Fort St. John will be heard

By Deb Smith

The day Fort St. John No.1 well hit gas in 1951 marked the beginning of the huge oil and gas industry in northeastern B.C. and an economic boom that would carry the small settlement forward to becoming the largest centre north of Prince George. Today, tens of thousands of oil and gas wells tap into the famous Montney formation, estimated at 271 trillion cubic feet with 100 years of production.

Over the course of the next 65 years, the residents of Fort St. John rode the roller coaster of oil and gas markets – money and gas flowing in the boom times, belts tightening when the cycle turned down. The erosion of oil and gas prices since 2014 has had a profound effect on the area. Working out of offices headquartered in Vancouver and Calgary, oil and gas exploration and development companies wait out the downturn, cutting capital and operating expenditures, causing widespread layoffs among those in the field.

By June 2016, Fort St. John had the highest unemployment rate in B.C. despite new job creation in other industries. Many have had to look for work elsewhere, and local companies struggle to keep their skilled workers employed until the market rises again.

“Most of our economy is in servicing the oil and gas sector,” explains Fort St. John’s mayor Lori Ackerman. “So while there is a downturn for those in new production, the servicing companies remain busy. These smaller, medium-sized enterprises are the backbone of our economy; they employ local residents and contribute significantly to our social infrastructure. However, natural gas is linked to oil prices, so unemployment is rising.”

Service companies hold fast while current production serves Canadian markets, but that market is already well-supplied; an approved LNG project would open access to global markets. The Canadian Association of Petroleum Producers (CAPP) is lobbying the federal government, proposing new and emerging green technology that will grow the industry while meeting environment concerns; lobbyists in Vancouver are working to convince politicians that the majority of voters favour LNG.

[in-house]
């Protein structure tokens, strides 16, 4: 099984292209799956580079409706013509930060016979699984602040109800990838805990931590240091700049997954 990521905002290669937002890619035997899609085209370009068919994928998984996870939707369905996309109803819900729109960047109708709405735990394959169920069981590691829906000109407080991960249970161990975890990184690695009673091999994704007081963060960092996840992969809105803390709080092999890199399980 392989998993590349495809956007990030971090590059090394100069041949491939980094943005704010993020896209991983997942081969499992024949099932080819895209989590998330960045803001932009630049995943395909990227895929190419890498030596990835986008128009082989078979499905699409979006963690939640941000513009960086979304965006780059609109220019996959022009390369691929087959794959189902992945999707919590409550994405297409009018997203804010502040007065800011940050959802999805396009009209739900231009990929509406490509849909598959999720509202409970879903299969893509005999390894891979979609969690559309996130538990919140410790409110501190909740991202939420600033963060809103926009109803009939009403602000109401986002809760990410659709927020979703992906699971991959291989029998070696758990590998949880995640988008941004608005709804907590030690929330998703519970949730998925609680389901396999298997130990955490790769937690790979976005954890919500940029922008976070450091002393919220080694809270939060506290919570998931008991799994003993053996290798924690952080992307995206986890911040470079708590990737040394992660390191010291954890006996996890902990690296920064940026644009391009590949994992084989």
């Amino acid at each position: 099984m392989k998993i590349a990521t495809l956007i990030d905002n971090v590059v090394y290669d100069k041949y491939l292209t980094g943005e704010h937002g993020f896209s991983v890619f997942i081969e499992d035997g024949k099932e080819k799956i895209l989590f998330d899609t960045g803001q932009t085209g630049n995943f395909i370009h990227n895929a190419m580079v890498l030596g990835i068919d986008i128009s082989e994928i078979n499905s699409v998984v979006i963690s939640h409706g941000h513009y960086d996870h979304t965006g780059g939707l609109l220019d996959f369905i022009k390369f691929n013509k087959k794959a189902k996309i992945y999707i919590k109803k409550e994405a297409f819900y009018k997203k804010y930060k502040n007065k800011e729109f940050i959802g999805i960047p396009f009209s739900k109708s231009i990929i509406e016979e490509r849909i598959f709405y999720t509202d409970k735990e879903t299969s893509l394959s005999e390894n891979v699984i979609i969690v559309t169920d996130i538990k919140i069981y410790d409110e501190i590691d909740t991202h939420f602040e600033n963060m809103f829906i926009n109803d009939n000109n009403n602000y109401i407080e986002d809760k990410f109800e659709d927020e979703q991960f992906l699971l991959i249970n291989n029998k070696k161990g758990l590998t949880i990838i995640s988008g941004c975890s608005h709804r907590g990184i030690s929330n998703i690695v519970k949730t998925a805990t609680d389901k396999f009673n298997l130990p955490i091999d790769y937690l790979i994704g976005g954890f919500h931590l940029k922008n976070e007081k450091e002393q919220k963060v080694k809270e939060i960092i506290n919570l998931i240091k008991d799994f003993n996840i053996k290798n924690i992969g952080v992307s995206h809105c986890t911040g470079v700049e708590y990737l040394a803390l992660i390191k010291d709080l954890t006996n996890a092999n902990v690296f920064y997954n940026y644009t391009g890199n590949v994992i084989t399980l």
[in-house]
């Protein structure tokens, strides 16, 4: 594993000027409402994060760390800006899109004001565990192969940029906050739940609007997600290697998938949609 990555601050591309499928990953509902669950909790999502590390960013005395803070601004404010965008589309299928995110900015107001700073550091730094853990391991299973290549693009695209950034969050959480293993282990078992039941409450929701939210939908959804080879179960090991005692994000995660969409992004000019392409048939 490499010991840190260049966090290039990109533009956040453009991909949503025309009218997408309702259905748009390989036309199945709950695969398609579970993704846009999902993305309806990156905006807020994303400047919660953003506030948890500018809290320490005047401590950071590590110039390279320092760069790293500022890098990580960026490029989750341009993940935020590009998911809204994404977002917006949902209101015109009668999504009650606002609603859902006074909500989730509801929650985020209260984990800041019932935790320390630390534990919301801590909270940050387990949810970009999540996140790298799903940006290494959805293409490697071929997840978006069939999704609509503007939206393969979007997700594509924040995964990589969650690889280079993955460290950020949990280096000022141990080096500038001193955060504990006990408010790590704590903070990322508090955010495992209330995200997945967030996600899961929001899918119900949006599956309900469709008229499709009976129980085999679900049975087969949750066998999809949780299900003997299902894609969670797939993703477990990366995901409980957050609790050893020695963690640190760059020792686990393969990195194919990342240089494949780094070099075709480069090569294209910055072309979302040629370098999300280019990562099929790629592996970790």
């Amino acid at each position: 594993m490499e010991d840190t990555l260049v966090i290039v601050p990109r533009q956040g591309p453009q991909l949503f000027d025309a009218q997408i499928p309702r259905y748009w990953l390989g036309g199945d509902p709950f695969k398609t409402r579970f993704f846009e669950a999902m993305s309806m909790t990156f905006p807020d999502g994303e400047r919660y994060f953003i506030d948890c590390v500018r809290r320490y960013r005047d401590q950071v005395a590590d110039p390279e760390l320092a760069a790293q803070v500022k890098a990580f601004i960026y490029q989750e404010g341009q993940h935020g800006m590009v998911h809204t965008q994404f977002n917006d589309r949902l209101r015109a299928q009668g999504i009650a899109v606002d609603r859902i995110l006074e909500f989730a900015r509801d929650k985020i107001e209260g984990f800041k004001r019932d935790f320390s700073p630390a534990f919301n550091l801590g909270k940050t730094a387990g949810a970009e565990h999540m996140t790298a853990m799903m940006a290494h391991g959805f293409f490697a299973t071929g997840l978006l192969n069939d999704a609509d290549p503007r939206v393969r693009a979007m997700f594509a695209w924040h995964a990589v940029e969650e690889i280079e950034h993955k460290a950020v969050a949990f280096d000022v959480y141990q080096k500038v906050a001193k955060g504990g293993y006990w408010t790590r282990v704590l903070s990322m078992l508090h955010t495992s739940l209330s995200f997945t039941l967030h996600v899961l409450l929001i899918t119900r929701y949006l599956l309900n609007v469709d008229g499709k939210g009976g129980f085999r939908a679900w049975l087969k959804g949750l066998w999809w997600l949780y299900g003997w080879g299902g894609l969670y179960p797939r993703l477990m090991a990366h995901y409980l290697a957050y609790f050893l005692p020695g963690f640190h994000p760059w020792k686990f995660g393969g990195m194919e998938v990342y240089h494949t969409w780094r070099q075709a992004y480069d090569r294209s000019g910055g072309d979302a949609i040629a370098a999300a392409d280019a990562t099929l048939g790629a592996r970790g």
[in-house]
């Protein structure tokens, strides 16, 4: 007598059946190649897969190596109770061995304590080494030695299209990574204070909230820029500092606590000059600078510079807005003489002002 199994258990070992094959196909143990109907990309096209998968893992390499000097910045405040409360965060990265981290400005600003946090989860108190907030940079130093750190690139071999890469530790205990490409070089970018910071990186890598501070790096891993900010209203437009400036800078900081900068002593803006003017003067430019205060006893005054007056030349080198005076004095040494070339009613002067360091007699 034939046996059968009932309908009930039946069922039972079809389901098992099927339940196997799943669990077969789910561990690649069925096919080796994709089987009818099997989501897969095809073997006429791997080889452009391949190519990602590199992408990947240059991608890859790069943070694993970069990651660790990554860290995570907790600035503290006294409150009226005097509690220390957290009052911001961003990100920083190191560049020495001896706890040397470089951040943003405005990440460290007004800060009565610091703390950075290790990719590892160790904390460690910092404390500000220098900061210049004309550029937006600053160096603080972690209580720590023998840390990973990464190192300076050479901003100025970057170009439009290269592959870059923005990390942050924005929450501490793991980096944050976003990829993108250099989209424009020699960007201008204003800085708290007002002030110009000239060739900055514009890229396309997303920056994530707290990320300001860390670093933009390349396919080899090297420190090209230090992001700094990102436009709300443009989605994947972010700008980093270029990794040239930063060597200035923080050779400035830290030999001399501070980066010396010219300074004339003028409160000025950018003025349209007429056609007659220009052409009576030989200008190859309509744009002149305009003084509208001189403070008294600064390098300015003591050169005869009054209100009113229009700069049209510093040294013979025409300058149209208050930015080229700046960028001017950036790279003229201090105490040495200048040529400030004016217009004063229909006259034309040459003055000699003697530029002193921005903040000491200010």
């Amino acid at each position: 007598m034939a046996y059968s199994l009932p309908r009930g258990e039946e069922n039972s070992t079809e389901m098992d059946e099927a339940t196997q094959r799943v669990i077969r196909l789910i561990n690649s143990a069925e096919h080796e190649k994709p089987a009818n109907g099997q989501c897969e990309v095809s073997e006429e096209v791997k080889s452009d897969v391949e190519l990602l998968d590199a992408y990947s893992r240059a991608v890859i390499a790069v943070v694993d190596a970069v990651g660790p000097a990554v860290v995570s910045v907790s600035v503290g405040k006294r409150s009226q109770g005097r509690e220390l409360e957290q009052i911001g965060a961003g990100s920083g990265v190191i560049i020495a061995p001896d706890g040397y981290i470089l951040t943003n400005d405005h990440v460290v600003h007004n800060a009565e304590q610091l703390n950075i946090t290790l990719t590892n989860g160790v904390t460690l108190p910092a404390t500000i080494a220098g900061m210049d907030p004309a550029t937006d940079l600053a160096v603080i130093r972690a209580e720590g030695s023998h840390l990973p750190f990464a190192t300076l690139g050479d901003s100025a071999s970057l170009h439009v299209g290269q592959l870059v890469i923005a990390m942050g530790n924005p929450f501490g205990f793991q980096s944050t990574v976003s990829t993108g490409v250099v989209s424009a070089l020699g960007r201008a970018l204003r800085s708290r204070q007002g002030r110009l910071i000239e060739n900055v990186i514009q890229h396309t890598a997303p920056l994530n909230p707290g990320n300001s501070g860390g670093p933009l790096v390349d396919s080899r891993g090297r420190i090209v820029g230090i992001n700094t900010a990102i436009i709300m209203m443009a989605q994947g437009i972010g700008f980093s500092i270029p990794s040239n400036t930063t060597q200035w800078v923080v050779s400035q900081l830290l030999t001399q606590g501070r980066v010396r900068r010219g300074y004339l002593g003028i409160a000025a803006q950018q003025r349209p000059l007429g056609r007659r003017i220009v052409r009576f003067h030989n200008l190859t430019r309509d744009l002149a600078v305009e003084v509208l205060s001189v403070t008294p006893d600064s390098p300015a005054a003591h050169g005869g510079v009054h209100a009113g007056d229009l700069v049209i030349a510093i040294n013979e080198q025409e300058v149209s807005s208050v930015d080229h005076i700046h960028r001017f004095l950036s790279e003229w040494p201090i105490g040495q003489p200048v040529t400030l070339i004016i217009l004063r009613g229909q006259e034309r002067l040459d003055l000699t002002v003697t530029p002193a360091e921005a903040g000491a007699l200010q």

Meanwhile, Fort St. John is taking action of its own.

“We believe in being proactive rather than reactive,” says Ackerman. Frustrated with seemingly endless delays, residents are rallying to support the proposed Petrona-backed Pacific NorthWest LNG project, a planned $36 billion export terminal that will source natural gas from the Fort St. John region. Ackerman, along with other B.C. mayors and Alan Yu, founder of FSJ (Fort St. John) for LNG, recently travelled to Ottawa to demonstrate their communities’ backing for the project.

“It’s about time the federal decision-makers hear the voices of the unemployed here in Fort St. John and Northeastern B.C.,” Yu told Alaska Highway News. Ackerman envisions a decision-making process that would include municipalities at the table along with their First Nations neighbours, industry leaders, and senior levels of government.

No matter the final outcome, Ackerman knows Fort St. John will survive and prosper. “Natural gas creates a lot of products. We have some processing now, but are looking to take that a step further, create value-added industry.” Forestry is gaining momentum with a rising U.S. housing demand; construction is ramping up on the nearby Site C Clean Energy Project; young professionals are drawn to the attractive lifestyle that Fort St. John offers, and the city is eager to welcome them.

In 2016, for the second year in a row, Fort St. John was chosen by B.C. Business as the best place to work in B.C. Its people work hard and are willing to get out there and get the job done–whether it’s in the field or in the boardroom. Strong and visionary, like the oil and gas industry that surrounds it, the city will continue towards its prosperous and successful future.

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